Google unveils new $149 Chromebooks, Asus-made Chromebit stick computer

Posted:
in General Discussion edited April 2015
Devices running Google's budding Chrome OS cloud-based operating system continue to fall in price, as the company announced two new laptop models from Chinese manufacturers Haier and Hisense, alongside a convertible Chromebook and thumb drive-sized "Chromebit" from Asus.




Haier's Chromebook 11 ships with an 11.6-inch display, powered by a 1.8 gigahertz Rockchip RK3288 processor. Inside the 3.3-pound package, buyers will find 2 gigabytes of RAM, 16 gigabytes of eMMC flash storage, and a battery that the company says will power the Chromebook 11 for up to 10 hours.

Competitor Hisense's own Chromebook is nearly identical, specification-for-specification, though its Rockchip processor is clocked slightly higher. The 2.5 gigahertz clock speed drops battery life down to just 8.5 hours.

Both machines are available for preorder today, for $149 each.




Taiwanese manufacturer Asus joined the party with the Chromebook Flip, an all-metal convertible laptop and tablet. Technical specifications are not yet available, but the Flip is expected to launch later this spring for $249.

Asus also announced the Chromebit, a minuscule computer-on-a-stick with an HDMI port on one end and a USB port on the other. Following the recent trend of devices-on-a-stick, the Chromebit will turn any HDMI-equipped monitor into a Chrome OS-based computer.

Technical specifications for the Chromebit are likewise unavailable, but it is expected to ship this summer for "less than $100."
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Comments

  • Reply 1 of 26
    pscooter63pscooter63 Posts: 1,080member

    Today's "Chrome OS-based computer" is the Internet Appliance of yesteryear.

  • Reply 2 of 26
    SpamSandwichSpamSandwich Posts: 33,407member
    The computer on a USB drive is kind of a cool idea.

    I wonder how many could be lashed together to create a bitcoin mining operation? LOL...
  • Reply 3 of 26
    I've always wanted to buy a laptop from a company that makes refrigerators. And I bet that Rockchip processor is a speed demon.
  • Reply 4 of 26
    Haier. Right. Don't they make like air humidifiers and I dunno, bug zappers maybe? It's the last manufacturer that I would choose to make a [S]netbook[/S] ChromeBook.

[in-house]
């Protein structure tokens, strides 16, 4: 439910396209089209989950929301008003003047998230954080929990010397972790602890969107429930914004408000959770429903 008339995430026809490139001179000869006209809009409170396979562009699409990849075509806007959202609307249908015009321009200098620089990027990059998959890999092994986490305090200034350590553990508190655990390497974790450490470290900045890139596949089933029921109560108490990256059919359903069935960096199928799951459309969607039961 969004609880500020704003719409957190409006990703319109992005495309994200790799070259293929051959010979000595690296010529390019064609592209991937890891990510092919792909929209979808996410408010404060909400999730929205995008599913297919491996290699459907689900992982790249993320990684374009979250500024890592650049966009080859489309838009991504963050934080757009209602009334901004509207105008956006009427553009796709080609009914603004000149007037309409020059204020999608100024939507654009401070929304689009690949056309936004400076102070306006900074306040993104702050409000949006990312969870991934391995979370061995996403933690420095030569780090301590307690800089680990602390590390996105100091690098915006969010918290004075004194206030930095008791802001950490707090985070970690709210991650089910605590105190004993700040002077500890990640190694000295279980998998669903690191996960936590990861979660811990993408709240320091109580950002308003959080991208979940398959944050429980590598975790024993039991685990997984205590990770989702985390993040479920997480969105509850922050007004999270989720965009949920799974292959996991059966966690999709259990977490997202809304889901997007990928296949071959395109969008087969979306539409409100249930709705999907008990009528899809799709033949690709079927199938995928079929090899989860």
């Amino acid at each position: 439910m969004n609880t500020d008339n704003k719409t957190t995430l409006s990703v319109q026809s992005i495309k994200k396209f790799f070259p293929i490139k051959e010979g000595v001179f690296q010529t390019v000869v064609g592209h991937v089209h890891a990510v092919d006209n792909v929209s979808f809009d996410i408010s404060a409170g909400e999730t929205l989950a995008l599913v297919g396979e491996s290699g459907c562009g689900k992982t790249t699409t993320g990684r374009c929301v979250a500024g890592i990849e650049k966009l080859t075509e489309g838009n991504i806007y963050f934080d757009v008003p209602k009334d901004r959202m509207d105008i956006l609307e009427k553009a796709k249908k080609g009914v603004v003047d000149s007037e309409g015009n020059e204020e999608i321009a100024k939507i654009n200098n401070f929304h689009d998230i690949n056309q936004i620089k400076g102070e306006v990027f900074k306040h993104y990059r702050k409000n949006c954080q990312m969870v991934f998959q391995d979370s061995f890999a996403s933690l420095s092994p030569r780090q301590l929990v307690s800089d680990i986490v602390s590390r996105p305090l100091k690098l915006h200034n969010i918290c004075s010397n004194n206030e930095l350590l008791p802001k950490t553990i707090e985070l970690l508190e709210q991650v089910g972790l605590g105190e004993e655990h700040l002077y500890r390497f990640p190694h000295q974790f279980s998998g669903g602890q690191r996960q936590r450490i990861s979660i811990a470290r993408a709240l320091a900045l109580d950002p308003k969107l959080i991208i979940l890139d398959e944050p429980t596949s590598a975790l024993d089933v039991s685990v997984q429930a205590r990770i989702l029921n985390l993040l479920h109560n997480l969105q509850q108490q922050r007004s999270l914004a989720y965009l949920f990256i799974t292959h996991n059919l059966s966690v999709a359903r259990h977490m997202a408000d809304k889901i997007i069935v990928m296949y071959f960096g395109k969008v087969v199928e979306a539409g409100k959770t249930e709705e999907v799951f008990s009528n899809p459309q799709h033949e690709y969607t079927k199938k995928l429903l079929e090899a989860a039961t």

• Reply 5 of 26
    SpamSandwichSpamSandwich Posts: 33,407member
    Quote:

    Originally Posted by TheWhiteFalcon View Post



    I've always wanted to buy a laptop from a company that makes refrigerators. And I bet that Rockchip processor is a speed demon.



    A computer with a built-in beverage holder? I'm in.

  • Reply 6 of 26
    paxmanpaxman Posts: 4,729member
    Well nice to know that somebody won't be making any money, then.
  • Reply 7 of 26
    slurpyslurpy Posts: 5,384member

    These companies are UTTERLY incapable of creating a compelling device that people would spend their hard earned money on, so their only strategy is LOOK LOOK CHEAPER!! FREE!!! Yeah, thanks for the useless trash. What's the point? The consumer gets a shit experience, and these companies barely make any money. Oh yeah, "marketshare". 

  • Reply 8 of 26

    Does Google even have a long-term game plan? Or do they want to keep throwing $hit at the wall to see what sticks (like Samsung)?

  • Reply 9 of 26
    chabigchabig Posts: 641member

    $149 is the standalone price. It's included free if you buy a box of CrackerJacks.

  • Reply 10 of 26
    mstonemstone Posts: 11,510member
    Quote:

    Originally Posted by SpamSandwich View Post



    The computer on a USB drive is kind of a cool idea.

     

    I'd have to say that is pretty amazing to be able to fit everything in such a small device, but you will still need a keyboard. If you can get by with only online office apps like Office, iWork or Google then more power to you, but it certainly does not work for me.

  • Reply 11 of 26
    nagrommenagromme Posts: 2,834member
    Say what you will, but these Chronebook products have real value and a reason to exist. Somewhere between iPad and MacBook, there are certain users I'd recommend a Chromebook to without hesitation.

    And if they're not long-lasting... The waste would be a shame, but at those prices, just buy another!

    An iPad with a GOOD keyboard is probably better for most people--and costs more too. Sometimes money IS an object. Better a decent Chromebook (I'm sure some exist) than some awful cheap Dell.
  • Reply 12 of 26
    nolamacguynolamacguy Posts: 4,758member
    Quote:



    Originally Posted by nagromme View Post



    Say what you will, but these Chronebook products have real value and a reason to exist. Somewhere between iPad and MacBook, there are certain users I'd recommend a Chromebook to without hesitation.